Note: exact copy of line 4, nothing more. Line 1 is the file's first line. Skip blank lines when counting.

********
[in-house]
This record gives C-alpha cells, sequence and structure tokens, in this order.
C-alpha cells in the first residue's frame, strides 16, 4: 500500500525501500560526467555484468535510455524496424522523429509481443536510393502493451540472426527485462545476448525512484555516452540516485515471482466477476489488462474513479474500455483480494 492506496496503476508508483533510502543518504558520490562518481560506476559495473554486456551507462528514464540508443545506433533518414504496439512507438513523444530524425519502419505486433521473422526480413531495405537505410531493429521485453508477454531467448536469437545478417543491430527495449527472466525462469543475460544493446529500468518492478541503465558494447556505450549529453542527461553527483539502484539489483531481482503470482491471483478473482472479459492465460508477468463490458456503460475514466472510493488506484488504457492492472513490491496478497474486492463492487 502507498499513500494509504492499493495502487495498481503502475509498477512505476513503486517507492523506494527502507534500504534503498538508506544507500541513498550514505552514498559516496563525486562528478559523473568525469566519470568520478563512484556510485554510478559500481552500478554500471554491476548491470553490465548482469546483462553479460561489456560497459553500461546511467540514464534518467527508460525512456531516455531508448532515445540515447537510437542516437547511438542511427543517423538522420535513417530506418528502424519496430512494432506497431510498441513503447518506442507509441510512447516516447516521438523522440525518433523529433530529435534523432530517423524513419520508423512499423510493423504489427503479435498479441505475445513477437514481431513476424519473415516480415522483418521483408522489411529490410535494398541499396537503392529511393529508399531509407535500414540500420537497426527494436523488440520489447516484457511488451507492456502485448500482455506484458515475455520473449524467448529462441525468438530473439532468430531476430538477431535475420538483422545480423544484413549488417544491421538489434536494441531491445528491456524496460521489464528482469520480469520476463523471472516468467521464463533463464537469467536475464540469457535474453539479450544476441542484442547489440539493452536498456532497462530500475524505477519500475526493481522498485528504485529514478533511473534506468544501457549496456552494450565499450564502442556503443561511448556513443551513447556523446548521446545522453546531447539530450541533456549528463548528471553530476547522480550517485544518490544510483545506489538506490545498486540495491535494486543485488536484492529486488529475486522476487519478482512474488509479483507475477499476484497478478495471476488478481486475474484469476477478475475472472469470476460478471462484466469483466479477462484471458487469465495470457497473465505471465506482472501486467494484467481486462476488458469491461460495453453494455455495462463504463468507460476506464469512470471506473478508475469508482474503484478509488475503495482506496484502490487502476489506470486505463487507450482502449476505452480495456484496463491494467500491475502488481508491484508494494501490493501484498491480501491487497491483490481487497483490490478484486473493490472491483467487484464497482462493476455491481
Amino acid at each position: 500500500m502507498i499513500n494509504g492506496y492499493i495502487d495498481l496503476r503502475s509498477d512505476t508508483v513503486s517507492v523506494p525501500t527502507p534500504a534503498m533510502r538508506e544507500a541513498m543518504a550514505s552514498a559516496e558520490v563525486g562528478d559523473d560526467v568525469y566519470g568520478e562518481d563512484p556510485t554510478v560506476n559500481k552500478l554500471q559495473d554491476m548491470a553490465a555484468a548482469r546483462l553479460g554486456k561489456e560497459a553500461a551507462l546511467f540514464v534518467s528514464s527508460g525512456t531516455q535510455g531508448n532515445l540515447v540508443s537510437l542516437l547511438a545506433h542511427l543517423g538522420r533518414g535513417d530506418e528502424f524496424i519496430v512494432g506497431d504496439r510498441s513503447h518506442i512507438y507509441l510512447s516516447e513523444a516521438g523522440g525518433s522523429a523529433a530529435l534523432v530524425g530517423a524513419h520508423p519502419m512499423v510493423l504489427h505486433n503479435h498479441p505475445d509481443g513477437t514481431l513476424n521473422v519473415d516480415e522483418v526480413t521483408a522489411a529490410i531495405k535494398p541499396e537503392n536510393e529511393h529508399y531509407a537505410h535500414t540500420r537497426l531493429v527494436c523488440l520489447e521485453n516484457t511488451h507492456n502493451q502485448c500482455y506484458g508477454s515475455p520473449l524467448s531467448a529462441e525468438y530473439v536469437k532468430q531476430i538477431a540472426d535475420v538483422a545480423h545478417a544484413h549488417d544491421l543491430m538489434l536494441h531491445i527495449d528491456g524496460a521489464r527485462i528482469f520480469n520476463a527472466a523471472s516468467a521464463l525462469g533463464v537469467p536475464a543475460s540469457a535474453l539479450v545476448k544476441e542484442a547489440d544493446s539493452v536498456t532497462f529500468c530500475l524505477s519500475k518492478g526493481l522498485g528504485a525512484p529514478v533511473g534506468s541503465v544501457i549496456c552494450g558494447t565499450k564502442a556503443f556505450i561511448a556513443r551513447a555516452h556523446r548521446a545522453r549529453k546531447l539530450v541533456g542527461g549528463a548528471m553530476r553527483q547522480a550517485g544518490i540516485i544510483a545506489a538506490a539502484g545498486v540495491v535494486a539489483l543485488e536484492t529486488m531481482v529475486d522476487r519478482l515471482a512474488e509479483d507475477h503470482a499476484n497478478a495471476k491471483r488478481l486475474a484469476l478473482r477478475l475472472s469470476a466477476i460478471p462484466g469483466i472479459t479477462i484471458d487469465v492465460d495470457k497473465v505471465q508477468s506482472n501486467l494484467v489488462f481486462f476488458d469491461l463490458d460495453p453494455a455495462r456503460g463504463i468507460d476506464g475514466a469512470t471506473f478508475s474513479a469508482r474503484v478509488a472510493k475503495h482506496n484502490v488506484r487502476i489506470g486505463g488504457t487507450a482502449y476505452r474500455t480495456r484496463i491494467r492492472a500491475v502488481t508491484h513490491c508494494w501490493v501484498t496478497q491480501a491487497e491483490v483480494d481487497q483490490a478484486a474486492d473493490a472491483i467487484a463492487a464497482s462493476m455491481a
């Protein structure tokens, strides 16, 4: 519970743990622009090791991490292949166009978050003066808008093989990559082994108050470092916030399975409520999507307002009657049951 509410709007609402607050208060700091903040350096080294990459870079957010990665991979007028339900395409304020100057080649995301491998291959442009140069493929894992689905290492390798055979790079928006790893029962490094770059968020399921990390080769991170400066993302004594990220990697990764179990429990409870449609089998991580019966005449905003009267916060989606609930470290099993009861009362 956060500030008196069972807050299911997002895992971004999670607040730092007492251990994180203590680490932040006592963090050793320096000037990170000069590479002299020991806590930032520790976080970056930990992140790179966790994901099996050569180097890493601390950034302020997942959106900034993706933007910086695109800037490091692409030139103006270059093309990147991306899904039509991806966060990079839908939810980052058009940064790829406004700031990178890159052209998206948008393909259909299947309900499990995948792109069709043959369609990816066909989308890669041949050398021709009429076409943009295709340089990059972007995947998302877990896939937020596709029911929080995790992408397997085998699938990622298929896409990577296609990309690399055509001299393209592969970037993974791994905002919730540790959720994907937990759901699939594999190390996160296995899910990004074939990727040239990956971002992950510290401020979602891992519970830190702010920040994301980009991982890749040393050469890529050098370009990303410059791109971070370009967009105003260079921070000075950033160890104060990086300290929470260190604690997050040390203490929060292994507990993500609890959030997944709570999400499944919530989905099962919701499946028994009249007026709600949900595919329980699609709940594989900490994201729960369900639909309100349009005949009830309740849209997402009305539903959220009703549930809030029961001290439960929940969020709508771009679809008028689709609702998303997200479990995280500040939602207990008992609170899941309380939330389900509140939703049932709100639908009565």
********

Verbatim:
Amino acid at each position: 500500500m502507498i499513500n494509504g492506496y492499493i495502487d495498481l496503476r503502475s509498477d512505476t508508483v513503486s517507492v523506494p525501500t527502507p534500504a534503498m533510502r538508506e544507500a541513498m543518504a550514505s552514498a559516496e558520490v563525486g562528478d559523473d560526467v568525469y566519470g568520478e562518481d563512484p556510485t554510478v560506476n559500481k552500478l554500471q559495473d554491476m548491470a553490465a555484468a548482469r546483462l553479460g554486456k561489456e560497459a553500461a551507462l546511467f540514464v534518467s528514464s527508460g525512456t531516455q535510455g531508448n532515445l540515447v540508443s537510437l542516437l547511438a545506433h542511427l543517423g538522420r533518414g535513417d530506418e528502424f524496424i519496430v512494432g506497431d504496439r510498441s513503447h518506442i512507438y507509441l510512447s516516447e513523444a516521438g523522440g525518433s522523429a523529433a530529435l534523432v530524425g530517423a524513419h520508423p519502419m512499423v510493423l504489427h505486433n503479435h498479441p505475445d509481443g513477437t514481431l513476424n521473422v519473415d516480415e522483418v526480413t521483408a522489411a529490410i531495405k535494398p541499396e537503392n536510393e529511393h529508399y531509407a537505410h535500414t540500420r537497426l531493429v527494436c523488440l520489447e521485453n516484457t511488451h507492456n502493451q502485448c500482455y506484458g508477454s515475455p520473449l524467448s531467448a529462441e525468438y530473439v536469437k532468430q531476430i538477431a540472426d535475420v538483422a545480423h545478417a544484413h549488417d544491421l543491430m538489434l536494441h531491445i527495449d528491456g524496460a521489464r527485462i528482469f520480469n520476463a527472466a523471472s516468467a521464463l525462469g533463464v537469467p536475464a543475460s540469457a535474453l539479450v545476448k544476441e542484442a547489440d544493446s539493452v536498456t532497462f529500468c530500475l524505477s519500475k518492478g526493481l522498485g528504485a525512484p529514478v533511473g534506468s541503465v544501457i549496456c552494450g558494447t565499450k564502442a556503443f556505450i561511448a556513443r551513447a555516452h556523446r548521446a545522453r549529453k546531447l539530450v541533456g542527461g549528463a548528471m553530476r553527483q547522480a550517485g544518490i540516485i544510483a545506489a538506490a539502484g545498486v540495491v535494486a539489483l543485488e536484492t529486488m531481482v529475486d522476487r519478482l515471482a512474488e509479483d507475477h503470482a499476484n497478478a495471476k491471483r488478481l486475474a484469476l478473482r477478475l475472472s469470476a466477476i460478471p462484466g469483466i472479459t479477462i484471458d487469465v492465460d495470457k497473465v505471465q508477468s506482472n501486467l494484467v489488462f481486462f476488458d469491461l463490458d460495453p453494455a455495462r456503460g463504463i468507460d476506464g475514466a469512470t471506473f478508475s474513479a469508482r474503484v478509488a472510493k475503495h482506496n484502490v488506484r487502476i489506470g486505463g488504457t487507450a482502449y476505452r474500455t480495456r484496463i491494467r492492472a500491475v502488481t508491484h513490491c508494494w501490493v501484498t496478497q491480501a491487497e491483490v483480494d481487497q483490490a478484486a474486492d473493490a472491483i467487484a463492487a464497482s462493476m455491481a